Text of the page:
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The 15-Seconds Blog

  • Foolish Inconsistency

    The Washington Post today demonstrates how not to deal with media…like the Washington Post.

    Mike Wise

    Mike Wise, a sports columnist for the Post, recently put some bogus information on his Twitter account.  Why he did so is a little unclear — a joke, a test, whatever. Wise unwisely wrote that Pittsburgh Steeler QB Ben Roethlisberger would be suspended five weeks instead of the anticipated six.

    Wise, who also has a radio program on WJFK 106.7FM, a local sports talk station, quickly admitted inventing the non-fact.

    The Post, understandably doesn’t like it when their reporters get caught fabricating news. They suspended Wise for a month.  (Meaning that Wise may miss slightly fewer paychecks than Roethlisberger.)

    We know he was suspended because Wise announced it on his radio program today.

    The Post Ombudsman, Andrew Alexander, then wrote a blog item about it saying that Wise had committed the “greatest sin” of journalism.  Alexander quotes Wise at length whipping himself for his sins — on the radio.  

    But then here is the interesting part.  Alexander quotes the Post Executive Editor Marcus Brauchli  as declining to comment.

    “I’m not going to discuss anything personnel related,” Brauchli said.

    In the very next sentence the Post’s sports editor, Matthew Vita — a Brauchli subordinate comments:  “Clearly, we consider what Mike did was poor judgment on his part.” Vita added: “He knows that what he did violates our core principles.”

    Now wait a damn minute.  We understand why some personnel actions are not appropriate for bosses to talk about.  But when the person who was sanctioned talked about it at length on the radio…and  when the Washington Post Ombudsman writes about it…and the Post media guru Howard Kurtz Tweets and blogs about it…shouldn’t someone tell Brauchli that he is just looking silly by refusing to talk to his own Ombudsman about stuff that everyone else as his paper is talking about?

    Wouldn’t it have made sense for Brauchli to say something about the “high standards” he expects all his charges to maintain? 

    Declining to talk in a situation like this — is a knee jerk reaction which only serves to make the boss look like a jerk.

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  • “Are You Lost?”

    Never miss a chance to make a bad first impression. That seems to be the campaign motto of Chris Young, running for mayor of Providence, RI.

    The candidate appeared on a local Fox television station’s “Coffee with the Candidates” segment. When asked what he likes to do for fun — he broke into song. A bad one.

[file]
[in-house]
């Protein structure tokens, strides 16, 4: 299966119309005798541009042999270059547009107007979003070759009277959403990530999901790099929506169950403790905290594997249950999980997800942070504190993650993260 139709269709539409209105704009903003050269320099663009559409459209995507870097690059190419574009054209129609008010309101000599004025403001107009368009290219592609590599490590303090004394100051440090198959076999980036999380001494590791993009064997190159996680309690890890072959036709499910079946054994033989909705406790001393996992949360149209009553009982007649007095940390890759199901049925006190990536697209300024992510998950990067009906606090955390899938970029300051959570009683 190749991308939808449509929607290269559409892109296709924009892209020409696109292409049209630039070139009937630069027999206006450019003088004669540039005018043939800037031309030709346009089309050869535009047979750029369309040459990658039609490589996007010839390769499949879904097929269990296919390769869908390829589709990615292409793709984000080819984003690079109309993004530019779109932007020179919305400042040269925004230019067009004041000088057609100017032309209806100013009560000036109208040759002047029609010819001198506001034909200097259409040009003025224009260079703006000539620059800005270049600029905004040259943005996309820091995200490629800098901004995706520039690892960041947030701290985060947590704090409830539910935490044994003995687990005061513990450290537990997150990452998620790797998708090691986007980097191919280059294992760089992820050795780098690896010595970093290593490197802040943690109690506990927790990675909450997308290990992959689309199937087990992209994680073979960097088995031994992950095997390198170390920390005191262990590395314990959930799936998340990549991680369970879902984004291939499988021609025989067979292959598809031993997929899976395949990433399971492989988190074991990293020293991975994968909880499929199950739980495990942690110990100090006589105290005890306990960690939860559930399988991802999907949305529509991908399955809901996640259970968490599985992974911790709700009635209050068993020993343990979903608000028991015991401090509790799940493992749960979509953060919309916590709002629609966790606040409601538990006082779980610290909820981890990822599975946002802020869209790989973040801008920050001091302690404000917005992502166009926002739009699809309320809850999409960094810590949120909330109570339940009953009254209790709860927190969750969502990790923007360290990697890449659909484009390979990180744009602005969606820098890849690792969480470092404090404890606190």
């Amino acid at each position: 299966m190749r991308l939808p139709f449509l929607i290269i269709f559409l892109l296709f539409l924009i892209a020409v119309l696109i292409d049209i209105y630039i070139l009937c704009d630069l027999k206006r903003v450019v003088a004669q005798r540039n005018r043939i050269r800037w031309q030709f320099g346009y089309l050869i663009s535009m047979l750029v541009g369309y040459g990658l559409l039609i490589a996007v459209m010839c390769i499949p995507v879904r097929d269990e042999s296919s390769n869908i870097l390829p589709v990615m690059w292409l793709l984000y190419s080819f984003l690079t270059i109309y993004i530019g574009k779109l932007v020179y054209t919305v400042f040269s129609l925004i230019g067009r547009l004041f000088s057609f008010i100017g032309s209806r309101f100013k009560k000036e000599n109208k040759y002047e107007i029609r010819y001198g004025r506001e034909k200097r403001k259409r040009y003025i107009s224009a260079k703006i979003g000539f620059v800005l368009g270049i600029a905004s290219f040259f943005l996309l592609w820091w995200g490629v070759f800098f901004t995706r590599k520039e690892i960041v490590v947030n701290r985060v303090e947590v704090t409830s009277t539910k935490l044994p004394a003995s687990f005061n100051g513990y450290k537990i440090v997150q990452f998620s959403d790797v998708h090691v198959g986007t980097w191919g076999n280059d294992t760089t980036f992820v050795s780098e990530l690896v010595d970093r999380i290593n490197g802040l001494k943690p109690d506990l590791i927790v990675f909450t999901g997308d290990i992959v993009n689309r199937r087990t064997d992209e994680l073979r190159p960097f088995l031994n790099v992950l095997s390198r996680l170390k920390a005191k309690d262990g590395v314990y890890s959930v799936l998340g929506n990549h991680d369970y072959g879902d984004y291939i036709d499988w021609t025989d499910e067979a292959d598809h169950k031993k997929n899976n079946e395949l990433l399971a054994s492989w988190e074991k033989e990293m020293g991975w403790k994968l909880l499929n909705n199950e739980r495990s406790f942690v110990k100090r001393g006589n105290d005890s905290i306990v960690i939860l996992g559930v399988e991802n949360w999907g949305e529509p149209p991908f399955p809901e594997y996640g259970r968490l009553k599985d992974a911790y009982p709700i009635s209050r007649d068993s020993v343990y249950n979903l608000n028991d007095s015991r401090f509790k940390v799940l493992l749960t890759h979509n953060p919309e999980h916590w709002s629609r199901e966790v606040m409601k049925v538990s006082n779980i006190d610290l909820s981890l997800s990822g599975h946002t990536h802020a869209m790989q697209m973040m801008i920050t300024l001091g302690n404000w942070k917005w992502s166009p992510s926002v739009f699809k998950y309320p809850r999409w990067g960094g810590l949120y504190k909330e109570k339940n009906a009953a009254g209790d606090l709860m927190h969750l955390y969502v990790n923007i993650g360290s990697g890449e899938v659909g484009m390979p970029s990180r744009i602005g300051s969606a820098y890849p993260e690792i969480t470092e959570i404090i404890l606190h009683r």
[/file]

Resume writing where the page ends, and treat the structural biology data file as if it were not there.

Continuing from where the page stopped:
Young serenaded the embarrassed host with a self-written religious tune apparently called “Are You Lost?” By the second stanza, the answer for Young was clearly “yes.”

    Give him points for persistence — Young said he would have liked to have performed with his guitarist – “Who is in the lobby” — and said he would like to come back and sing with his whole band.

    When his interviewer didn’t gag at the suggestion Young said…how about later this week?

    Perhaps the appearance was a giant put-on…like our favorite Yo-Yo Man. If not, we suggest to Mr. Young to keep his day job…assuming he has one.

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  • LA Teachers Can’t Do Math

    Give a dunce cap to the LA teachers union. The LA Times reported yesterday that the head of the local teacher’s union is calling for a “massive boycott” of the paper.

    Why? The newspaper has recently begun publishing a series of articles based on an analysis of elementary school student test scores to measure the effectiveness of teachers.  What really frosts the union is that the paper plans to publish the names of teachers showing which ones students aced the tests and which ones tanked.

    “You’re leading people in a dangerous direction, making it seem like you can judge the quality of a teacher by … a test,” the Times quoted A.J. Duffy, president of United Teachers Los Angeles, as saying.

    Imagine that.  Tests to measure performance in schools.  Who ever heard of such a thing?

    Boycotting newspapers is a tactic that will only work when you can muster a sizable chunk of the paper’s reading public.  The LA Times has a circulation of over 600,000.  There are about 6,000 teachers involved — unless our math is wrong — at least half of them should be happy with their ratings.  Given that not all of the bottom half are likely subscribers — we’re guessing that the union’s efforts will fall flat.

    The oldest adage in media relations is the advice to never get into a fight with someone who buys ink by the barrel.  The teacher’s union has thrown a spitball at an outfit which buys it by the railroad train carload.

    What’s worse — they have invited national attention to a story that might otherwise have come and gone locally.

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